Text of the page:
5. Then there was Marcus Paige's shot, and that was the first time that night I just felt like I was watching history being made. It was the biggest situation of Paige's life, he found himself in an impossible position -- in mid-air, actually about to start falling back down toward the court as Arcidiacono flew by him with his arms outstretched. Paige sort of scissored his legs like a long jumper in mid-air, and heaved the ball toward the basket. Of course, it dropped right in to tie the game with five seconds left. If it hadn't been for what came next, it would have been remembered as one of the greatest shots in college basketball history.  

6. I said to Kern, "Plenty of time left," and I noticed that there was no panic among the Villanova players, even though their double-digit lead had just evaporated. It was Jenkins who turned to the ref as soon as Paige's shot went through the basket and immediately called timeout. I watched the Villanova players as they walked over to the bench. Nobody was hanging their heads. Nobody looked upset. No signs of panic. They just went into the huddle and figured out what to do next.

7. It was Jenkins that in-bounded to Arcidiacono under the UNC basket. There were 4.7 seconds on the scoreboard. I remember thinking there wasn't anybody on Earth I'd rather have with the basketball in his hands in that situation than Arcidiacono. He had been shooting so well in the tournament that if he wound up with the final shot, I liked his chances. But he's also such an unselfish player I knew that if somebody else had a cleaner look, they were getting the ball. Joel Berry picked up Arcidiacono full-court, and Arch actually made a sweet crossover move while still in the backcourt to gain some space to work as he crossed halfcourt.

Jenkins? He was trailing the play to Arch's right and he started raising his hand calling for the ball as he hit midcourt. What was most striking was just how decisive Villanova was running that play. There was no hesitation. They just ran the play like they had run it a thousand times at practice. Arch sort of underhand-scooped the ball to Jenkins and then ran in front of him, which was weird. Two things that stick out about the shot itself. He was really deep. Jenkins was at least four feet behind the three-point line, so this was about a 24-footer. And the other thing is that Isaiah Hicks, UNC's rangy 6-9 forward, came out of nowhere to really get a hand up in Jenkins' face, forcing him to arc the shot pretty high. I looked up at the scoreboard and clearly saw 0.2 as the ball was in flight. Good if it goes.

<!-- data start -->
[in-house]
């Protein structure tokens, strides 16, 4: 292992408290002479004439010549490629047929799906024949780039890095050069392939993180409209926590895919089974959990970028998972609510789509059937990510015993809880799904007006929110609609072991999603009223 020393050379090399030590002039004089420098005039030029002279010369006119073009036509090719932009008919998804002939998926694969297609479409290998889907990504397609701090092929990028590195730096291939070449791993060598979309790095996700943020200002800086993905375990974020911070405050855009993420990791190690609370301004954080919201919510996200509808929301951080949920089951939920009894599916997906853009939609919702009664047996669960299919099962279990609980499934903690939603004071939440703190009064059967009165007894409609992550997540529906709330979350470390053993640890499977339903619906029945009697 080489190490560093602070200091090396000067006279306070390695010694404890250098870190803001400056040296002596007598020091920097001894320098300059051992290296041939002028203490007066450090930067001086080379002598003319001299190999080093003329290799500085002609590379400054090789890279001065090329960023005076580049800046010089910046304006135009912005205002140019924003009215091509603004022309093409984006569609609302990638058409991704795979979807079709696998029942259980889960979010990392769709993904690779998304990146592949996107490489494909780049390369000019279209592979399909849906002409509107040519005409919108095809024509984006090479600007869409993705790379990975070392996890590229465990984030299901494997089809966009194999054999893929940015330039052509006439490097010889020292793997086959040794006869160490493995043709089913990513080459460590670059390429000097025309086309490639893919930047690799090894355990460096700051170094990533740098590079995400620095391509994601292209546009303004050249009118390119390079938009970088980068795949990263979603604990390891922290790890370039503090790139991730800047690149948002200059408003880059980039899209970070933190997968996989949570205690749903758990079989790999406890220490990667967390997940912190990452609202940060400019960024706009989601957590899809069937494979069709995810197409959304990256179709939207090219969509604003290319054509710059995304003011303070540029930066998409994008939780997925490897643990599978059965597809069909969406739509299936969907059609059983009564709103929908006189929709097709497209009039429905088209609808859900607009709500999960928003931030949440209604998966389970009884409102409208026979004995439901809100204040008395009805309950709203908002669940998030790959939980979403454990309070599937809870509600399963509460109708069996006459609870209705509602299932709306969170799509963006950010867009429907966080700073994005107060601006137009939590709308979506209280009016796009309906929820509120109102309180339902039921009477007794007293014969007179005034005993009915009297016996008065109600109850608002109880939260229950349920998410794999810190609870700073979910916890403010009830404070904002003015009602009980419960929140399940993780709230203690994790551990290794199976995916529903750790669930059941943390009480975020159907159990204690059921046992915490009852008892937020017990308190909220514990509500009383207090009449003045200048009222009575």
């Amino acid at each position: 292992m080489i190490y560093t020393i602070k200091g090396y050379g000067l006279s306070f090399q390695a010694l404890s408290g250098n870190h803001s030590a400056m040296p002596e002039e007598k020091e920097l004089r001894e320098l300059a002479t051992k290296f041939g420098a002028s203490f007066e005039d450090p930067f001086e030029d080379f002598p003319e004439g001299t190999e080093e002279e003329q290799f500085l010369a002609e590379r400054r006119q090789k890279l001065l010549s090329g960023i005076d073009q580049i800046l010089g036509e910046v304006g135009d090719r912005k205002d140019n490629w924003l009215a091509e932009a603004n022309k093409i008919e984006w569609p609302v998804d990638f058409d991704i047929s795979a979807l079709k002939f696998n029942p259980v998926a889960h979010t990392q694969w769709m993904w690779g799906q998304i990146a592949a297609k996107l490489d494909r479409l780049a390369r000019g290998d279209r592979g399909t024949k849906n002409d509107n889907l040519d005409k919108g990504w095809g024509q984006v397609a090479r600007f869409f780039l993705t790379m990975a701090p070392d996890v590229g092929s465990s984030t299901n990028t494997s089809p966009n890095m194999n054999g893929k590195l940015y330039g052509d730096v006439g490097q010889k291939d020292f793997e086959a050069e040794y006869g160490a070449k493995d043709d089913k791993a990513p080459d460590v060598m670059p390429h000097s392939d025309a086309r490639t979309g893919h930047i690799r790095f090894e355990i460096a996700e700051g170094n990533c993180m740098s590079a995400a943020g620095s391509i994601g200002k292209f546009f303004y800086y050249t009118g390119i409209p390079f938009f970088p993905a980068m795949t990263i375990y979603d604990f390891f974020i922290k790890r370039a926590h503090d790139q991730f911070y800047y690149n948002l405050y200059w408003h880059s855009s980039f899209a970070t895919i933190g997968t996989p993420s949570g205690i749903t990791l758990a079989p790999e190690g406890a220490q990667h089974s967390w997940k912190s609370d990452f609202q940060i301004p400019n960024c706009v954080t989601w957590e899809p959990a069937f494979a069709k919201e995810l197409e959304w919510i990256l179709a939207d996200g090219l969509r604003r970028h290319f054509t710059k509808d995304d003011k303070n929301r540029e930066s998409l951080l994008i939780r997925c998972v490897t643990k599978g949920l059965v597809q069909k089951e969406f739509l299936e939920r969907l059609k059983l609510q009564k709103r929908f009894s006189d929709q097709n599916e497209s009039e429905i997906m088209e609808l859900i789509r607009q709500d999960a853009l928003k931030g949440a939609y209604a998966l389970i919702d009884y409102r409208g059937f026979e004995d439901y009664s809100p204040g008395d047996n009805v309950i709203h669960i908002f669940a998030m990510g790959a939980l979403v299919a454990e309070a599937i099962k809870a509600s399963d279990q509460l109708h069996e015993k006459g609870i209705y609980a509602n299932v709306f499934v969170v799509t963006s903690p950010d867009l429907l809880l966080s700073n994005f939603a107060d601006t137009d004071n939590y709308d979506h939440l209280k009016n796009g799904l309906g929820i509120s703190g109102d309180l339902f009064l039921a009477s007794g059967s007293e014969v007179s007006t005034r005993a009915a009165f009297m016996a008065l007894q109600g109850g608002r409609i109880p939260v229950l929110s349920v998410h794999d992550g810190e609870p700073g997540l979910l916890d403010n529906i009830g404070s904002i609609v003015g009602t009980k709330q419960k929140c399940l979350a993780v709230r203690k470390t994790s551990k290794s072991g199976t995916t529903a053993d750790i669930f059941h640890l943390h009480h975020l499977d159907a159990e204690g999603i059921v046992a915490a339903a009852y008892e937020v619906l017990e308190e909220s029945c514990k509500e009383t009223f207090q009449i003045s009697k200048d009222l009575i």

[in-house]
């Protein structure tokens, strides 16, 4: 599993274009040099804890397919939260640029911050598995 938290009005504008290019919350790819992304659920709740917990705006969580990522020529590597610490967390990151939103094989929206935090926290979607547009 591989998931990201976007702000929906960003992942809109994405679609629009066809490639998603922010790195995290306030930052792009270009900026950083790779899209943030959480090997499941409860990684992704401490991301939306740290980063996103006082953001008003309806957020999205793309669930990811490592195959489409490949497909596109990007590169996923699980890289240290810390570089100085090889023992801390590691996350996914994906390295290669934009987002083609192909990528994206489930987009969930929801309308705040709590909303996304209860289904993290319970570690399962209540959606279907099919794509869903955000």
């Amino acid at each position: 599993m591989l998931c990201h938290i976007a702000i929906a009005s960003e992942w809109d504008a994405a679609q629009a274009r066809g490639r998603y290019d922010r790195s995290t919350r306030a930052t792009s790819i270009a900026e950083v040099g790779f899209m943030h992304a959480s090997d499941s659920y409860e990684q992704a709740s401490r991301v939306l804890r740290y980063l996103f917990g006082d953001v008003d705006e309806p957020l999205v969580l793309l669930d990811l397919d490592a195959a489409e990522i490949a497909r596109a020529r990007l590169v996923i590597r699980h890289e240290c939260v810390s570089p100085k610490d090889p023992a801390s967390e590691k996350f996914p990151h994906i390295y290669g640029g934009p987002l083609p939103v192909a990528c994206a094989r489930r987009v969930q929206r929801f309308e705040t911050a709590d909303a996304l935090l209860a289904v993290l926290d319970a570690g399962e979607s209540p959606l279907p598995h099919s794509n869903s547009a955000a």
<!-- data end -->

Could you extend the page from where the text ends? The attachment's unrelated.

8. I just remember fixing my eyes on Jenkins, who stood motionless watching his shot splash through the rim. Booth and Hart were the first to jump on him and then bedlam. I was supposed to file a story as soon as the game ended, but I just kept taking pictures. Then an amazing thing happened. Jenkins for some reason ran right in front of me. Like eight feet away. Daniel Ochefu was embracing him and Jenkins was holding his arms up in the air soaking in the moment as most of the 74,000 people at NRG Stadium roared their approval. I remember thinking, 'I can always send my story 10 minutes late. I'll never be able to take these pictures again.' I took about 100 pictures in the next five minutes and tweeted out a bunch as the celebration unfolded in front of me. I still didn't believe what I just saw. I still don't. 

9. I ran back to my laptop and filed my early story, then ran over to a riser they had built on the court where the Villanova players and assistant coaches were gathering to watch the annual One Shining Moment video recapping the entire tournament and finishing with the ending we had all just watched. Naturally, I started taking pictures again. And that is the moment -- when I saw Arcidiacono in tears with his hands holding his head -- that it hit me. That it really hit me. Villanova had just won the national title on a 24-foot, buzzer-beating three-pointer by Jenkins. It was overwhelming. I know as media we're supposed to keep emotion out of the equation, but we're also human. Seeing those kids up on that stage watching highlights of their historic tournament run and the sheer joy in their faces ... that was a once-in-a-lifetime moment.


10. Postgame was a blur. But what I remember clearest is this: Jenkins sitting in his locker, answering questions, clutching the trophy with his eyes closed. He wouldn't let go. I remember losing the AC charger for my MacBook Air and finding it at 2 a.m. on the floor back where my press box seat used to be (the tables were already gone). I remember doing a TV hit with John Clark outside NRG Stadium. I remember getting back to the hotel at 3:30 a.m., packing my bag and running to the airport to catch a 6 a.m. flight. I remember sitting in a coffee shop in Bucks County soaking it all in late Tuesday morning and somebody coming up to me and asking if I had a chance to see the Villanova game the night before. Yeah, I did catch it. More accurately, it caught me.